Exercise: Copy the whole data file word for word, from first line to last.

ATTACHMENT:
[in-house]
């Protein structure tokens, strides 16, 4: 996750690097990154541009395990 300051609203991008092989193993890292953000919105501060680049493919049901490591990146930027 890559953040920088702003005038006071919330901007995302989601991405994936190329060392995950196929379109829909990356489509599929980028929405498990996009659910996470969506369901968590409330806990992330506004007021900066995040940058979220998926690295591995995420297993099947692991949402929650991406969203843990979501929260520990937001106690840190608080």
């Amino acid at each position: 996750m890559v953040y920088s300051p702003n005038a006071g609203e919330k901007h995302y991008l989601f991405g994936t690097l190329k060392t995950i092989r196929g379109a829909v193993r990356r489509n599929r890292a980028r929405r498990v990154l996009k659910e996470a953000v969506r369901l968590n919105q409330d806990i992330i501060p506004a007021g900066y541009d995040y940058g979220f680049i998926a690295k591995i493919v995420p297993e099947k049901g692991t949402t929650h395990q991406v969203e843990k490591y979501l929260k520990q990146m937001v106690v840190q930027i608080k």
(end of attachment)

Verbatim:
[in-house]
């Protein structure tokens, strides 16, 4: 996750690097990154541009395990 300051609203991008092989193993890292953000919105501060680049493919049901490591990146930027 890559953040920088702003005038006071919330901007995302989601991405994936190329060392995950196929379109829909990356489509599929980028929405498990996009659910996470969506369901968590409330806990992330506004007021900066995040940058979220998926690295591995995420297993099947692991949402929650991406969203843990979501929260520990937001106690840190608080």
């Amino acid at each position: 996750m890559v953040y920088s300051p702003n005038a006071g609203e919330k901007h995302y991008l989601f991405g994936t690097l190329k060392t995950i092989r196929g379109a829909v193993r990356r489509n599929r890292a980028r929405r498990v990154l996009k659910e996470a953000v969506r369901l968590n919105q409330d806990i992330i501060p506004a007021g900066y541009d995040y940058g979220f680049i998926a690295k591995i493919v995420p297993e099947k049901g692991t949402t929650h395990q991406v969203e843990k490591y979501l929260k520990q990146m937001v106690v840190q930027i608080k």